- Enter a description, such as "Limit ZIP code values to numbers," as shown in Figure A.
- In the New Constraint dialog box, click Add.
- Click Close.
- Click Save on the Standard menu.
A simple expression rejects any alpha character
Now, check the constraint by trying to adding a couple of records. First, run the simple query:
USE AdventureWorksFigure B shows what happens when the ZIP code value satisfies the CHECK constraint -- SQL Server adds a new record for the ZIP code value. Now, run this second query
INSERT PostalCodesVALUES ('40604')
USE AdventureWorksThe value has an alpha character -- r instead of 4 -- but the CHECK constraint catches your typo, as you can see in Figure C.
INSERT PostalCodesVALUES ('r0604')
The CHECK constraint accepts five number characters
The CHECK constraint rejects any entry that contains an alpha character
Add CHECK programmatically
You can add a CHECK constraint programmatically when you create the table or after by executing a Transact-SQL (T-SQL) ALTER TABLE statement. The following T-SQL adds a new column to the example table:
ALTER TABLE dbo.PostalCodes
ADD PostalCodeExtended char(9) NULL
ALTER TABLE dbo.PostalCodes
ADD CONSTRAINT CK_PostalCodes_PostalCodeExtended
CHECK (PostalCodeExtended LIKE
The first statement adds a character column named PostalCodeExtended. The next statement uses the ADD CONSTRAINT clause to add a CHECK constraint that forces number characters. The only difference is that this column expects a nine-character ZIP code value. Similarly to the manual example, the constraint will reject any value that contains an alpha character.Figure D shows what happens when you try to enter a value that's fewer than nine characters or that contains an alpha character. In this case, the table accepts only one value, 406045555.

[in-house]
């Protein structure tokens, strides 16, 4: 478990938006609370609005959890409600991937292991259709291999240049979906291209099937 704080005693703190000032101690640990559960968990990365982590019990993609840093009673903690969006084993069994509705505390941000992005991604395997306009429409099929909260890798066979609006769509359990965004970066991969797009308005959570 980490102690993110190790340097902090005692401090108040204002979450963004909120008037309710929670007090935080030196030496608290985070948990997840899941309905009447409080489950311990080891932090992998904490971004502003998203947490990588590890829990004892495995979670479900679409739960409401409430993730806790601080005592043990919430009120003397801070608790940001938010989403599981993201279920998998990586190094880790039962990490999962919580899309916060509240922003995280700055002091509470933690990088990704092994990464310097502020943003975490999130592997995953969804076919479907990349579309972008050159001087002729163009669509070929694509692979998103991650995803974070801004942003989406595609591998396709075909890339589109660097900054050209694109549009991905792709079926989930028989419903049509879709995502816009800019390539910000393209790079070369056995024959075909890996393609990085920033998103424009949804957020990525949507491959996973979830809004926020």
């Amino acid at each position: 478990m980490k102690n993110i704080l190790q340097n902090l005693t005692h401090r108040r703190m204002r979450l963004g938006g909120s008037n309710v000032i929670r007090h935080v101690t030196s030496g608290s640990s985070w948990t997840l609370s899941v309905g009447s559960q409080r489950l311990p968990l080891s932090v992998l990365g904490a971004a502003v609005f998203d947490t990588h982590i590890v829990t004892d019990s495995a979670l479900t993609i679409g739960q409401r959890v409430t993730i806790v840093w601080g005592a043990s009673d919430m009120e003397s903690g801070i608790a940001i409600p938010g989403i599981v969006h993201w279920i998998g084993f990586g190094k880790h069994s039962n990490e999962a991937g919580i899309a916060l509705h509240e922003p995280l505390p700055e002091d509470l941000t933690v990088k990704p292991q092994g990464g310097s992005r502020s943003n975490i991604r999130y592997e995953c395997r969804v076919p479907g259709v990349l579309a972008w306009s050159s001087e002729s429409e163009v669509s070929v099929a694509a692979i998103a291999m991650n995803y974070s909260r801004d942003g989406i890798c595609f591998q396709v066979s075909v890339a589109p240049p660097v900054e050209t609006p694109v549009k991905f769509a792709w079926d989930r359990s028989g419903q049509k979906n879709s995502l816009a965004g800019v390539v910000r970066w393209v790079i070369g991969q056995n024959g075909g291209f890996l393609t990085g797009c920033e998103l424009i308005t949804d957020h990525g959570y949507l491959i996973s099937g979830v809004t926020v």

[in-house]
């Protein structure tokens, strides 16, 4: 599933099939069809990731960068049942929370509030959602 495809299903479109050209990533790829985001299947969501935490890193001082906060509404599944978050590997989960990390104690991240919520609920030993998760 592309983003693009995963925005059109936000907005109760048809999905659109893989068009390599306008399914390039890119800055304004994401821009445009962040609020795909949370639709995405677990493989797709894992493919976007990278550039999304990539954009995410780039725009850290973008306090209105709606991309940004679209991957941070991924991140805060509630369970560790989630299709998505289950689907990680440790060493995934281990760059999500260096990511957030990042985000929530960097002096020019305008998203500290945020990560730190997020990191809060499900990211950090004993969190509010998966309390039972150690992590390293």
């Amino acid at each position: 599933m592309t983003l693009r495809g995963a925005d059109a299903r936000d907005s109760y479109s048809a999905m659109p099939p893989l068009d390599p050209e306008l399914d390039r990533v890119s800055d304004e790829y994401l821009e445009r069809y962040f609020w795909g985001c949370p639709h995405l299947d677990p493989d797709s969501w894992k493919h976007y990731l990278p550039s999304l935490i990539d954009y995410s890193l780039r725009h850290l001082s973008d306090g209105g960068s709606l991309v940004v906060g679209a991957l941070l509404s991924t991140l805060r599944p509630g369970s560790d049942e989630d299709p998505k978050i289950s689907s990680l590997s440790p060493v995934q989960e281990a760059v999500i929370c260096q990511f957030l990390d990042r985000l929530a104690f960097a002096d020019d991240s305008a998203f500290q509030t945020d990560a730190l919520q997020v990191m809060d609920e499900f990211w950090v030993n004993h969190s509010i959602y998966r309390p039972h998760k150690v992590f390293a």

Both the data type and the constraint reject invalid values
Laying siege to bad data from the get-go will reduce mistakes and the headaches later on. Defining the appropriate data type is your first line of defense. When data types aren't enough, SQL Server's CHECK constraint is a powerful ally.
If you've upgraded a legacy database that's still using rules (the predecessor to constraints), convert them to constraints. There's no guarantee that subsequent versions of SQL Server will continue to support rules. Converting rules before they're extinct will save you a lot of time and trouble later on.
To learn more about constraints visit:
Susan Sales Harkins is an independent consultant and the author of several articles and books on database technologies. Her most recent book is "Mastering Microsoft SQL Server 2005 Express," with Mike Gunderloy, published by Sybex. Other collaborations with Mike Gunderloy are "Automating Microsoft Access 2003 with VBA," "Upgrader's Guide to Microsoft Office System 2003," "ICDL Exam Cram 2," and "Absolute Beginner's Guide to Microsoft Access 2003" all by Que. Currently, Susan volunteers as the Publications Director for Database Advisors at http://www.databaseadvisors.com. You can reach her at email@example.com.